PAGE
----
- The powers under Article 368 were misused to overpower the rights given to the State judiciary through Article 226 of the Constitution, thereby violating the rules as per Article 368 as well.
- All laws relating to possession of “land” are matters included under the State List of the 7th However, the Union Legislature has dismissed the same by amending the fundamental right to property.
Ratio Decidendi of the Case
The Supreme Court disagreed with the Appellant’s argument that the 17th Amendment Act violates the rights of the High Courts provided under Article 226. In order to substantiate the same, the Supreme Court stated that the Union only intended to protect the State Acts on the said matter from judicial review thereby placing them in the Ninth Schedule through the Seventeenth Amendment Act.
Therefore, the Court finally stated that fundamental rights can be amended through constitutional amendments. The justification for the same stated that constitutional amendments do not fall within the ambit of the term “Law” as used in Article 13 of the Indian Constitution thereby making fundamental rights amendable through Article 368.
However, Justice M. Hidayatullah’s opinion in the said matter of Sajjan Singh gave rise to the arguments in future cases on the matter of the amendment of fundamental rights. This is because he stated that while he partially dissented to the opinions of the other judges. He did so by adjudging that while he agreed that the Seventeenth Amendment did not violate the State powers given under Article 226 of the Constitution, he also felt that the judgement on the differentiation made between constitutional amendments and law as defined under Article 13 must be reconsidered and included together in the said definition. In other words, he opinionated that constitutional amendments can also form a part of the law as defined under Article 13 of the Indian Constitution.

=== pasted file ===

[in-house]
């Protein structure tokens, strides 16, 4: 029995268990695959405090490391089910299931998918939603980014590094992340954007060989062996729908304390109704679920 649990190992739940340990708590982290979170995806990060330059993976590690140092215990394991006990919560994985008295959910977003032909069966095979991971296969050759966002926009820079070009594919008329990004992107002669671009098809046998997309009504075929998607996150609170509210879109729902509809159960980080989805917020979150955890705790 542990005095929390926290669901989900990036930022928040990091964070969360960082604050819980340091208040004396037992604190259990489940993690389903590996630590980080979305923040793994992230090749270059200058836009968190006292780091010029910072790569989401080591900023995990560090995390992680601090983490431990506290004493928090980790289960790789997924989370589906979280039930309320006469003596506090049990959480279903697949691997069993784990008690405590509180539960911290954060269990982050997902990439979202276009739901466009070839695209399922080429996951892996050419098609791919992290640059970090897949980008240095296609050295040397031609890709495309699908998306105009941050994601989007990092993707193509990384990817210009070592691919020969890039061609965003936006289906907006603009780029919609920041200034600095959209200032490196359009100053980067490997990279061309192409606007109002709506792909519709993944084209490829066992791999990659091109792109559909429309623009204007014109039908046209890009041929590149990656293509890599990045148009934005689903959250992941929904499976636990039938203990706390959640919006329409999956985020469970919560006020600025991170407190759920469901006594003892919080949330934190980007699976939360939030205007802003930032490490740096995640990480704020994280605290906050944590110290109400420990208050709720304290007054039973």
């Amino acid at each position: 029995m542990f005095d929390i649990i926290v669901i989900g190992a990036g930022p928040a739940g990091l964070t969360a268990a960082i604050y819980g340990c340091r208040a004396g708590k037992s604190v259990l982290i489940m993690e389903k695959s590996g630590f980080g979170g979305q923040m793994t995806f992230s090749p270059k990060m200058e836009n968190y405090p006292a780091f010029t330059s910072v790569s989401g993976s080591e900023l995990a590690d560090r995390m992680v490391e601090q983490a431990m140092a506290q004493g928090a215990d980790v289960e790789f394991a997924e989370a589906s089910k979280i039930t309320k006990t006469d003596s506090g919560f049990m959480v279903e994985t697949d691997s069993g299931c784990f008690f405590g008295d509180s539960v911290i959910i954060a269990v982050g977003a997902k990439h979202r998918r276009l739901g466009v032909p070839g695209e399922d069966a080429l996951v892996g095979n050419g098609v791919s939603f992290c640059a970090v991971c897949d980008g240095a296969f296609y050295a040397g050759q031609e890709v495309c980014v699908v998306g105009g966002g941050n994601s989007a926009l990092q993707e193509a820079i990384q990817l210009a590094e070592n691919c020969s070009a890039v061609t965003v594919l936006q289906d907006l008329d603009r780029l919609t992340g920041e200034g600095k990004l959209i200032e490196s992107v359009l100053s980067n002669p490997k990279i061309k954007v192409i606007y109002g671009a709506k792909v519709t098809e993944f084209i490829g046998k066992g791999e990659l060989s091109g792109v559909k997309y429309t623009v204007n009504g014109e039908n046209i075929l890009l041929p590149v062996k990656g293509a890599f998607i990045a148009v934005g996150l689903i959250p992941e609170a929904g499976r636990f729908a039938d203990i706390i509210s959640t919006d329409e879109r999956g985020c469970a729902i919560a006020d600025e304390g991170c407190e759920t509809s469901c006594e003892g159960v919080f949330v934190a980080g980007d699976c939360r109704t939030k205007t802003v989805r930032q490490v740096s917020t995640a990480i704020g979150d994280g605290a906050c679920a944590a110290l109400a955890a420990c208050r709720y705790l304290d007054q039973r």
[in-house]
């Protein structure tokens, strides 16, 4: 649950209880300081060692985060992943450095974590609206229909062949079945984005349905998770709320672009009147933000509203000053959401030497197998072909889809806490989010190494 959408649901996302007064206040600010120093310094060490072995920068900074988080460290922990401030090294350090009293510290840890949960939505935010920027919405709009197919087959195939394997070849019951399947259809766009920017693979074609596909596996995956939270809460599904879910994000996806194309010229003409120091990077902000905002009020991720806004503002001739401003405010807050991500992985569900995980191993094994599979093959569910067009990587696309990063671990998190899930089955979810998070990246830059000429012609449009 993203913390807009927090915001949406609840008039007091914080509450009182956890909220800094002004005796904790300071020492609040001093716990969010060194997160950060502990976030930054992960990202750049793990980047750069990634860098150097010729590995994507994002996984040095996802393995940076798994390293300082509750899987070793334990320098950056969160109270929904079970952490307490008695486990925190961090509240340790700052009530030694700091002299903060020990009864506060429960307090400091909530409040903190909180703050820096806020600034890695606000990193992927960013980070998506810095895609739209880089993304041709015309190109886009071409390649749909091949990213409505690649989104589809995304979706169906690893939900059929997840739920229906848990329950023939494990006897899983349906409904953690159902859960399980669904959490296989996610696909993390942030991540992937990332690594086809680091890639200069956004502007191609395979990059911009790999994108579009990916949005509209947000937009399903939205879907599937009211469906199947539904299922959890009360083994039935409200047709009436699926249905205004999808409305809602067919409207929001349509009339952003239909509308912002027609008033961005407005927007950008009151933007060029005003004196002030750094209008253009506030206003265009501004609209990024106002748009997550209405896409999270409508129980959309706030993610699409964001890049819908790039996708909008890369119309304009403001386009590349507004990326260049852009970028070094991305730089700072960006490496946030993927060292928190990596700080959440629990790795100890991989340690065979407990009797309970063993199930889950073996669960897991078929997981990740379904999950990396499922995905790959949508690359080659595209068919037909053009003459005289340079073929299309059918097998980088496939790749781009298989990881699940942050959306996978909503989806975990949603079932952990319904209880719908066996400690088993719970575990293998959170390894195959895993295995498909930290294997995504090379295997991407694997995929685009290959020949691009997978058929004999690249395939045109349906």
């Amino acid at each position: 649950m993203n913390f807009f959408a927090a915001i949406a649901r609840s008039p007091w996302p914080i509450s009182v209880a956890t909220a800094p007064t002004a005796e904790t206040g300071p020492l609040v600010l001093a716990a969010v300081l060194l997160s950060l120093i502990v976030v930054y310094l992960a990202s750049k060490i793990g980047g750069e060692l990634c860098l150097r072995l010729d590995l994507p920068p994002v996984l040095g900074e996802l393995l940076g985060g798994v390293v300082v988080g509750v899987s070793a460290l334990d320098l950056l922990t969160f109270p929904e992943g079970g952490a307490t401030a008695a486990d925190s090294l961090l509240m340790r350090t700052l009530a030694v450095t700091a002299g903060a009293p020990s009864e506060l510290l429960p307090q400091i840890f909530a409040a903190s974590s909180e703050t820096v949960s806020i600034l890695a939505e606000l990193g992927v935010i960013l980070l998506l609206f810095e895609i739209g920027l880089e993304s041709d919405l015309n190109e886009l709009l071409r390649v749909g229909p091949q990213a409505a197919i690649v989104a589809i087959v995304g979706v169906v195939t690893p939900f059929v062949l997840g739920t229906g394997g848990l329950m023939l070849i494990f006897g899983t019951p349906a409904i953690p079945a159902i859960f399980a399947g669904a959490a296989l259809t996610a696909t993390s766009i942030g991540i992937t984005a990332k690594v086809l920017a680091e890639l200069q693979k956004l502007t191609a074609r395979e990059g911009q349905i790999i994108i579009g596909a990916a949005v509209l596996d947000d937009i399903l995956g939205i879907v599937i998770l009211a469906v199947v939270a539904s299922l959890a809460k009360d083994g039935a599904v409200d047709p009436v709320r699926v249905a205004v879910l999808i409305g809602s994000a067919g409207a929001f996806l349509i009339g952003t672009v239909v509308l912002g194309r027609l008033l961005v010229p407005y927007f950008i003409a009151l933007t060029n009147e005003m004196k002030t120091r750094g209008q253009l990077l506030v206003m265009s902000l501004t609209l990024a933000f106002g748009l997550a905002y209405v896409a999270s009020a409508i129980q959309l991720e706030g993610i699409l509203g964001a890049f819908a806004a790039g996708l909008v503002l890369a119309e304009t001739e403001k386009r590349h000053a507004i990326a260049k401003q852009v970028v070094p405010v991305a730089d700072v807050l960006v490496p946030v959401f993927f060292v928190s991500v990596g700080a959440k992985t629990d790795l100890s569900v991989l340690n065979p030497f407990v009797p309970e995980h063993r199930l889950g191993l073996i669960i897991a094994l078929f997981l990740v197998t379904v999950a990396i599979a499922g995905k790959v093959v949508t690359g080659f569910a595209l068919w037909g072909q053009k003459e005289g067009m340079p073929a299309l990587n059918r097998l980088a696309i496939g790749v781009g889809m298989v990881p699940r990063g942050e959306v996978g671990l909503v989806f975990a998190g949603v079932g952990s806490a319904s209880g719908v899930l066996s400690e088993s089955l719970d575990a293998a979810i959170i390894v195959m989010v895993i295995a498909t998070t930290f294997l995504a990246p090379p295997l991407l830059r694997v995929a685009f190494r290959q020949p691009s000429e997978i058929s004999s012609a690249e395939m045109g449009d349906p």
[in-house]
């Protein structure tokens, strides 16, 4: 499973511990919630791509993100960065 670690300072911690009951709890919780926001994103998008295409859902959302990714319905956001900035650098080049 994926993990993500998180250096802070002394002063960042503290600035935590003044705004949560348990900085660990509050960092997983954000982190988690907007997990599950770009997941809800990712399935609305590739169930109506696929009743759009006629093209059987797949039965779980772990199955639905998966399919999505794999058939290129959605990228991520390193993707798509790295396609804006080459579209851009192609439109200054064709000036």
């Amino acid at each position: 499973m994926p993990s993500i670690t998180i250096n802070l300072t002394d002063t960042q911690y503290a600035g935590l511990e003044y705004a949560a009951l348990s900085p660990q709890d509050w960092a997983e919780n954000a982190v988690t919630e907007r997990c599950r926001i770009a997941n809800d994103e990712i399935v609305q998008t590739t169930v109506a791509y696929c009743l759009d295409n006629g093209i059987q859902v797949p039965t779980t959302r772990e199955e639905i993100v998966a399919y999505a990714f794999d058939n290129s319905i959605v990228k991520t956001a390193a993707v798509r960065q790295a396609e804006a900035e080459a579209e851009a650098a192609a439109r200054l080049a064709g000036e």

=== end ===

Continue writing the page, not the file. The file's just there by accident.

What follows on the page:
This becomes an important argument in future cases on the said matter as Article 13 refers to ‘law’ only with respect to Part III of the Constitution, which addresses the fundamental rights guaranteed to all citizens of the Indian Subcontinent.
After-effects of Sajjan Singh v State of Rajasthan Case
The dissenting opinion of Justice M. Hidayatullah compelled the judiciary and the lawmakers to reconsider the judgements passed in the cases of both, Shankari Prasad v Union of India and Sajjan Singh v State of Rajasthan. The said opinion formed grounds for the filing of future cases including Golaknath v. State of Punjab and the infamous Kesavananda Bharati Case. In 1973, through the Kesavananda Bharati Case, the Supreme Court of India finally adjudged that an individual’s Fundamental Rights and the Preamble form a part of the basic structure of the Constitution of India. This was the landmark judgement that gave rise to the famous Basic Structure Doctrine which helps determine the constitutional validity of all laws in force within the territory of India.